Britain looks to robot dragonflies and lasers for future defense
Britain's Ministry of Defence (MoD) has provided a glimpse of the future of war by unveiling plans that include the development of robotic dragonflies called "Skeeters," laser weapons, and virtual reality helmets. Part of a new defense innovation initiative designed to speed the transition of new systems from the lab to the battlefield, the Innovation and Research Insights Unit (IRIS) is intended to identify emerging technologies and determine their potential military impact.
Among a number of projects currentlyunder consideration, Skeeter is a tiny Unmanned Aerial System (UAS) from Oxford-based Animal Dynamics. Like TechJect's micro UAV design, it's based on the dragonfly and is designed to use cutting-edge micro-engineering for reconnaissance in urban environments. It has embedded electronics in a composite structure and flies by flapping its four wings in a very insect-like manner as it avoids obstacles at high speed.
Another robotic project is the development of robots and flying drones that can seek out particular chemicals in an area without exposing humans to danger.
On the simulator side, there's a "hyper-reality" helmet by Close Air Solutions in Ripon that helps soldiers to train in calling in airstrikes in a virtual environment. Then there's a demonstrator to show the ability of the next generation of laser weapons to deal with aerial threats, such as missiles, drones, and warplanes.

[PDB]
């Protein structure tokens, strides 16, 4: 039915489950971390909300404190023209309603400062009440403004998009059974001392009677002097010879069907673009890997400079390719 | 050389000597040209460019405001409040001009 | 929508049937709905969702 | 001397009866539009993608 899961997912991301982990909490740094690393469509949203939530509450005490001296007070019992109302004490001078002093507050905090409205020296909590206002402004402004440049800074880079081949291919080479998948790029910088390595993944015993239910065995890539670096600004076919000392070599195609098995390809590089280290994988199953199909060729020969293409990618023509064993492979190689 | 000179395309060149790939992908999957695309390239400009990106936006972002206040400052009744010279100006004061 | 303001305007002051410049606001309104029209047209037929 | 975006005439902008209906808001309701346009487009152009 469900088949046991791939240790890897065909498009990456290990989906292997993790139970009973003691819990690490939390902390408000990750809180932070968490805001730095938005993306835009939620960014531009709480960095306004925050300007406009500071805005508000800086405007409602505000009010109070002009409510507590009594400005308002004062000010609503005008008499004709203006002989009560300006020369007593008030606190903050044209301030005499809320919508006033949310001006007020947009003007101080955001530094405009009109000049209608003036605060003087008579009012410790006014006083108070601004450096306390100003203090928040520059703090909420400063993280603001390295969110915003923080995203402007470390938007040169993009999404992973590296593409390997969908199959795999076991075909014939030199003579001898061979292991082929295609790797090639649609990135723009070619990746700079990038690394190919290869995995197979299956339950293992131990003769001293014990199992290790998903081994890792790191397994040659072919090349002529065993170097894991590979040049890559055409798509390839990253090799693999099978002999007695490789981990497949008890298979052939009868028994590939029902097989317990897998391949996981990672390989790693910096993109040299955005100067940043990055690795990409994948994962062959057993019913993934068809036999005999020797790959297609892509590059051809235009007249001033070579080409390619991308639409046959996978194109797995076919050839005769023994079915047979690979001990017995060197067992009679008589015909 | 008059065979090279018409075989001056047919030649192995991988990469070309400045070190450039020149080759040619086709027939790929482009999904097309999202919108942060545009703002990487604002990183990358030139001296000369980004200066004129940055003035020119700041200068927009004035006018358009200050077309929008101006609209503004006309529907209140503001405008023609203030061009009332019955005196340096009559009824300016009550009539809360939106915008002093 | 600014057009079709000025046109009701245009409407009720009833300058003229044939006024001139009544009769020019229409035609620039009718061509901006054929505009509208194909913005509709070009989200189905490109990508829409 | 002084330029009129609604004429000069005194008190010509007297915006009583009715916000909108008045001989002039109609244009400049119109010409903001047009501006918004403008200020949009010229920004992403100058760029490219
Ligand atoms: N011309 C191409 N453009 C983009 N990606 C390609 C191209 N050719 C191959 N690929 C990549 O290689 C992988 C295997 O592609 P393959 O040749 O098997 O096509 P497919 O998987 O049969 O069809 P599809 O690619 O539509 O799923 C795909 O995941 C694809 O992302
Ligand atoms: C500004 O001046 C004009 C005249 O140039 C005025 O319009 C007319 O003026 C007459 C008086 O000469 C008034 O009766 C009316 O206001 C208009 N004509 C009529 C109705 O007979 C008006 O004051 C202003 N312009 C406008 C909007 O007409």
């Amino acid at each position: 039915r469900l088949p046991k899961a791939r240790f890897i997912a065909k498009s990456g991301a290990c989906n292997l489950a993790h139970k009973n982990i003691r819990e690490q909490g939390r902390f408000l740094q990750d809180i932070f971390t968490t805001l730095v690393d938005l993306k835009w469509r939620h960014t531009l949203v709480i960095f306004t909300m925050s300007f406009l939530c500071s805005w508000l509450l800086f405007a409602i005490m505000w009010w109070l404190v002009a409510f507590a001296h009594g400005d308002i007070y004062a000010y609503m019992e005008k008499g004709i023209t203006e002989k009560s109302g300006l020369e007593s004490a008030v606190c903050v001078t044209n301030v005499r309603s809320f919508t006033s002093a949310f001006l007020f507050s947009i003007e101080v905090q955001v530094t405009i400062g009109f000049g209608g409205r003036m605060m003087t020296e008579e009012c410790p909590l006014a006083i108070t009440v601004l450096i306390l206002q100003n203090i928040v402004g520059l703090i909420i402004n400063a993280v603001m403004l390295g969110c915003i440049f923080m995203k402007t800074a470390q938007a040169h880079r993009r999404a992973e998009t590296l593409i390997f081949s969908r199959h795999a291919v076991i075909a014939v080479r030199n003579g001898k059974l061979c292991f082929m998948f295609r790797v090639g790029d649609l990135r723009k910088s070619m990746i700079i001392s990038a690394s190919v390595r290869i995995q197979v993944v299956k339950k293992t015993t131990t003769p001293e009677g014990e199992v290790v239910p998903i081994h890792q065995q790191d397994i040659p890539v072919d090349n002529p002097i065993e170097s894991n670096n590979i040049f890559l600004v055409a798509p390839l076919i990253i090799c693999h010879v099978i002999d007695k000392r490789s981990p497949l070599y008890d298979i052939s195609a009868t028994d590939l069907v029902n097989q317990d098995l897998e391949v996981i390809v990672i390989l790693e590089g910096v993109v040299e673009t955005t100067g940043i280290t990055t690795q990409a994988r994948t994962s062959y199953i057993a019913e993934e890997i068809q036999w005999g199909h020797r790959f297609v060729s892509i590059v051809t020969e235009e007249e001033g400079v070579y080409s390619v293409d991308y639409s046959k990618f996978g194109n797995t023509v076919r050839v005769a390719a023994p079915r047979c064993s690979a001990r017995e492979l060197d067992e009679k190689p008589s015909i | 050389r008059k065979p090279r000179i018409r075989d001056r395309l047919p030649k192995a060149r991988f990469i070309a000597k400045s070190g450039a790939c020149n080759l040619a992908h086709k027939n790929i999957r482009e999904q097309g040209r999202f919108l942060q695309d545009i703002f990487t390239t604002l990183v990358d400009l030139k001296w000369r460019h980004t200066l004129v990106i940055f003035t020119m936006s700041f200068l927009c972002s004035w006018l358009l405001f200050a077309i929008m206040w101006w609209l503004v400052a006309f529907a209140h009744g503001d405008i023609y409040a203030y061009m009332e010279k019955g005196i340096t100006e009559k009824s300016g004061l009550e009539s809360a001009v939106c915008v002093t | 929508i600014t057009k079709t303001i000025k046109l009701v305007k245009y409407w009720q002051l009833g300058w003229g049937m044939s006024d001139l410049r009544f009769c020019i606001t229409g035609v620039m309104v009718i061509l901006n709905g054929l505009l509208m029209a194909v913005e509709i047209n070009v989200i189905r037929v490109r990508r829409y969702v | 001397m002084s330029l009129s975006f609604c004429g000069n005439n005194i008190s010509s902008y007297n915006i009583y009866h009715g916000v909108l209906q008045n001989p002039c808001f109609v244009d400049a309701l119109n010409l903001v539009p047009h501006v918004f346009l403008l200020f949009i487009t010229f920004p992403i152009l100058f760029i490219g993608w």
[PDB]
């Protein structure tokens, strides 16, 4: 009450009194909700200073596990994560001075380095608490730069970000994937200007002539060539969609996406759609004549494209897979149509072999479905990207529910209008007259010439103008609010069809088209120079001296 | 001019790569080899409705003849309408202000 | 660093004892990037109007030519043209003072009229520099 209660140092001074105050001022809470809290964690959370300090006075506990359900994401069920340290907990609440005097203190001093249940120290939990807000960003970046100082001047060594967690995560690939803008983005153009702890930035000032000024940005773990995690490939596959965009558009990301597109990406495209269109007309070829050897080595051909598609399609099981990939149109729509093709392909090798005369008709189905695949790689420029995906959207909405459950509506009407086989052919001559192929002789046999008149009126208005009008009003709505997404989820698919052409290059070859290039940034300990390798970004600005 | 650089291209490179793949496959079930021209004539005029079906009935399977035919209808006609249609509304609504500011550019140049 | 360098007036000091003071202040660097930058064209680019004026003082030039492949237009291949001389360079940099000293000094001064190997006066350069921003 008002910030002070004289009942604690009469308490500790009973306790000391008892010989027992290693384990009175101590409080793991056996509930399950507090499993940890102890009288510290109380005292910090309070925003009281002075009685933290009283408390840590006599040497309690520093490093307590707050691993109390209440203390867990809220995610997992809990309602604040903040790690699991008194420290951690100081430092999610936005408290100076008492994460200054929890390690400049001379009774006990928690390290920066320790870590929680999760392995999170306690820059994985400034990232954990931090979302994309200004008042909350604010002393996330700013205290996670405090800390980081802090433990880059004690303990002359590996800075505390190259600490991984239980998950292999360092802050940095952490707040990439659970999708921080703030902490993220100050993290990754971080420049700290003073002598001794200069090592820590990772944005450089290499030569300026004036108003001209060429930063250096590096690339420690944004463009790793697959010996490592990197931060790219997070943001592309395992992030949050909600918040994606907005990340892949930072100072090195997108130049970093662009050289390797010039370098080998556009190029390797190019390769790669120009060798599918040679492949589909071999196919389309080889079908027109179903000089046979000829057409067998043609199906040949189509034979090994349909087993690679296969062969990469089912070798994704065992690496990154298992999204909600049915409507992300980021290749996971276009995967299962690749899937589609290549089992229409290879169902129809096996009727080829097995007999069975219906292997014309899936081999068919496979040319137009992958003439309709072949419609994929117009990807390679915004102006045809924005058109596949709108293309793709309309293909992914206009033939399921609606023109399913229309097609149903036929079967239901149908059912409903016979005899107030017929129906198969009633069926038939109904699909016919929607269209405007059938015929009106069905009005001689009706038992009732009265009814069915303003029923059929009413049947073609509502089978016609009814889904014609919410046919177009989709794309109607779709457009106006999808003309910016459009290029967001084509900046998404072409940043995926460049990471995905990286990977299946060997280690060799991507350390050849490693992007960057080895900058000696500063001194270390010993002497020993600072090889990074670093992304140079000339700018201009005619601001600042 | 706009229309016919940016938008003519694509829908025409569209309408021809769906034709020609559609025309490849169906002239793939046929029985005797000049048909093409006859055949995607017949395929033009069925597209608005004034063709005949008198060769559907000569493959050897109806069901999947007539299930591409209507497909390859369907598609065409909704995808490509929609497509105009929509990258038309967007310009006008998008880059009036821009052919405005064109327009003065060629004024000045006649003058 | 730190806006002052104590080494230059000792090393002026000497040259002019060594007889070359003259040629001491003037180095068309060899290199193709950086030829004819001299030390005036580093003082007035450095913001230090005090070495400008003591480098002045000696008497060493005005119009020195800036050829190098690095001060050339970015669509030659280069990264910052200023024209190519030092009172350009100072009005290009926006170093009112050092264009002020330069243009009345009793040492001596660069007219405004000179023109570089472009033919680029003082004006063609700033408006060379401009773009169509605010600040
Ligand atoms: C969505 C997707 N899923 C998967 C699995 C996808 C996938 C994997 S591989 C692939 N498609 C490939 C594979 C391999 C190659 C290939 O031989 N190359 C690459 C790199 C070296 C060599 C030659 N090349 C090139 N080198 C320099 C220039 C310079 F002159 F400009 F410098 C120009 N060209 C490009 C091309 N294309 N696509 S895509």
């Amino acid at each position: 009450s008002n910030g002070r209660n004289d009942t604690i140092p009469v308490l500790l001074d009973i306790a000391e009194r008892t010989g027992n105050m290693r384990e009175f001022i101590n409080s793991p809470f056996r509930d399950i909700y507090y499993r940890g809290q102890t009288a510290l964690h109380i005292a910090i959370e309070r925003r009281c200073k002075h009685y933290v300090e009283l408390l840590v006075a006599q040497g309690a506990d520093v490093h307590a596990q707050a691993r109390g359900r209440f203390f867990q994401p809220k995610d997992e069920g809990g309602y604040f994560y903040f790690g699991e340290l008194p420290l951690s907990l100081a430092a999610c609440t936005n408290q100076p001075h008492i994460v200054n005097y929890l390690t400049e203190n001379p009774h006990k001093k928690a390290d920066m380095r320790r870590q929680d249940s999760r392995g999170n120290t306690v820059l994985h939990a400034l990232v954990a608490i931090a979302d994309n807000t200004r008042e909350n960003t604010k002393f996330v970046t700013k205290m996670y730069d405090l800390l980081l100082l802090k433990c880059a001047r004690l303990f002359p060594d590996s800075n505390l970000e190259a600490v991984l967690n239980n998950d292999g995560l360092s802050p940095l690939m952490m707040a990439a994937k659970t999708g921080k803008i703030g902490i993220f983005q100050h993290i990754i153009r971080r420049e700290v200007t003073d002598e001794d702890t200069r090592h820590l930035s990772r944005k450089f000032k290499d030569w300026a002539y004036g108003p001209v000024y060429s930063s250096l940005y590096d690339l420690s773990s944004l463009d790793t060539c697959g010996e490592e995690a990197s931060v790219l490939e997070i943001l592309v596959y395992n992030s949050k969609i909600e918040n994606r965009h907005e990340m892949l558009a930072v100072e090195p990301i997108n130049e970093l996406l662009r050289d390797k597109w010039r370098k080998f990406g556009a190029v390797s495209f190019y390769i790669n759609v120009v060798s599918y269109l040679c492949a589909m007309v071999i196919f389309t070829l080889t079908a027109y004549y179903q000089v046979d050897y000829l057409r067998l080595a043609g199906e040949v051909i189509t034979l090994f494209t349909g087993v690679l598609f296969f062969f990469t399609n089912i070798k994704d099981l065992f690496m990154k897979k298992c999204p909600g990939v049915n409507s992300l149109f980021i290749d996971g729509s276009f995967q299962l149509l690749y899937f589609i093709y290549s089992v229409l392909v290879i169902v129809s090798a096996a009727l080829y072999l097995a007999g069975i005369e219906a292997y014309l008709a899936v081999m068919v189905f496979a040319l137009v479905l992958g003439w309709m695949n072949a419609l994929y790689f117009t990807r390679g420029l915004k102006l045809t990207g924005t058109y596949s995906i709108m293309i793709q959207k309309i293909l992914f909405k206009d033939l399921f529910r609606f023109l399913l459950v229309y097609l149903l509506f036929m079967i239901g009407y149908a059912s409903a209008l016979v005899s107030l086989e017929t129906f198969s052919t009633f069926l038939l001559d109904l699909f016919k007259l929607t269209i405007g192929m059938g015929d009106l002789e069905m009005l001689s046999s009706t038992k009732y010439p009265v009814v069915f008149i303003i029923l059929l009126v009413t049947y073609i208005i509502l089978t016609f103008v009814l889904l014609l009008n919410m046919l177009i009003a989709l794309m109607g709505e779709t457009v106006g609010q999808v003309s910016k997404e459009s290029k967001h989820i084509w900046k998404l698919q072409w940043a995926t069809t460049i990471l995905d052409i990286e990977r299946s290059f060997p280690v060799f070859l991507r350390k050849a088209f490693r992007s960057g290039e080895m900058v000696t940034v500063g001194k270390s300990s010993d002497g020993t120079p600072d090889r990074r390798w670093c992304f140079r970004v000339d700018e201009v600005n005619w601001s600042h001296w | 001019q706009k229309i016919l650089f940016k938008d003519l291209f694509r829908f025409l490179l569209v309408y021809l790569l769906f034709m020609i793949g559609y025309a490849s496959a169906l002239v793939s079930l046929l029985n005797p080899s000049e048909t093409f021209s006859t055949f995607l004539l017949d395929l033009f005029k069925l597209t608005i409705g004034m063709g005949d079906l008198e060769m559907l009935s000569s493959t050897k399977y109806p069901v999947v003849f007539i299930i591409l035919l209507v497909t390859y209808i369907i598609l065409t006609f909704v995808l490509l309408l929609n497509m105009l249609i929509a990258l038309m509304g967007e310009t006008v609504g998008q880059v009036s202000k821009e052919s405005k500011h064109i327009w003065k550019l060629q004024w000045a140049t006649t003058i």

One thing on the fringe is the Quantum Gravimeter from the University of Birmingham. This uses the quantum effect of extremely cold atoms in combination with paired gravimeters to make very precise measurements of the Earth's local gravitational field with high resistance to external noise sources. According to the MoD, this will allow soldiers to seek out enemy tunnels or hunt for survivors in disaster areas in minutes instead of weeks.
All of this is part of the £800 million (US$1 billion) IRIS initiative, which is designed to change the way Britain handles new defense technologies by adopting a more "dragon's den" approach where individuals and companies pitch ideas that involve risk, yet are worth fast tracking through a "defense and security accelerator," which is Civil Service speak for coming up with new ways for government and business to develop new technologies to preserve the country's defense edge while keeping the MoD a bit more fiscally responsible than it's been in recent years..
The MoD says that the initiative will go into a full launch next year that will involve issuing a prospectus and an exhibition to explain the new Innovation Fund.
"This new approach will help to keep Britain safe while supporting our economy, with our brightest brains keeping us ahead of our adversaries," says Defence Secretary Michael Fallon. "Backed by a defence budget that will rise every year until the end of the decade, it will ensure that the UK maintains its military advantage in an increasingly dangerous world."